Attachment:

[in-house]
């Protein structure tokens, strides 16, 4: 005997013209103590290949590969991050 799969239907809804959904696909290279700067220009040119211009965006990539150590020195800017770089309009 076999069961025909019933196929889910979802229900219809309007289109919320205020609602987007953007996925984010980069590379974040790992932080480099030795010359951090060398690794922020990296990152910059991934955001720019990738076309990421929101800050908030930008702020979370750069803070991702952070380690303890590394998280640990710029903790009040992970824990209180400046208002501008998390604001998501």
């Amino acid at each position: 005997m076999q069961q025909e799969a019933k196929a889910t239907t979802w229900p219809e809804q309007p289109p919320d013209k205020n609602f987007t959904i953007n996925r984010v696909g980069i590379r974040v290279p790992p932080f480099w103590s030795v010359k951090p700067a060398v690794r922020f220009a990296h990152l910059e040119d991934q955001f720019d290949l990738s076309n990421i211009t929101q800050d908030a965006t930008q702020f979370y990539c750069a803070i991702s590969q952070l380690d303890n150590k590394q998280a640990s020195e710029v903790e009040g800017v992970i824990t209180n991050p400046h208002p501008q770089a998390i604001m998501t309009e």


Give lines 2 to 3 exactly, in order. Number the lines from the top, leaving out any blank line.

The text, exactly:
């Protein structure tokens, strides 16, 4: 005997013209103590290949590969991050 799969239907809804959904696909290279700067220009040119211009965006990539150590020195800017770089309009 076999069961025909019933196929889910979802229900219809309007289109919320205020609602987007953007996925984010980069590379974040790992932080480099030795010359951090060398690794922020990296990152910059991934955001720019990738076309990421929101800050908030930008702020979370750069803070991702952070380690303890590394998280640990710029903790009040992970824990209180400046208002501008998390604001998501």
């Amino acid at each position: 005997m076999q069961q025909e799969a019933k196929a889910t239907t979802w229900p219809e809804q309007p289109p919320d013209k205020n609602f987007t959904i953007n996925r984010v696909g980069i590379r974040v290279p790992p932080f480099w103590s030795v010359k951090p700067a060398v690794r922020f220009a990296h990152l910059e040119d991934q955001f720019d290949l990738s076309n990421i211009t929101q800050d908030a965006t930008q702020f979370y990539c750069a803070i991702s590969q952070l380690d303890n150590k590394q998280a640990s020195e710029v903790e009040g800017v992970i824990t209180n991050p400046h208002p501008q770089a998390i604001m998501t309009e």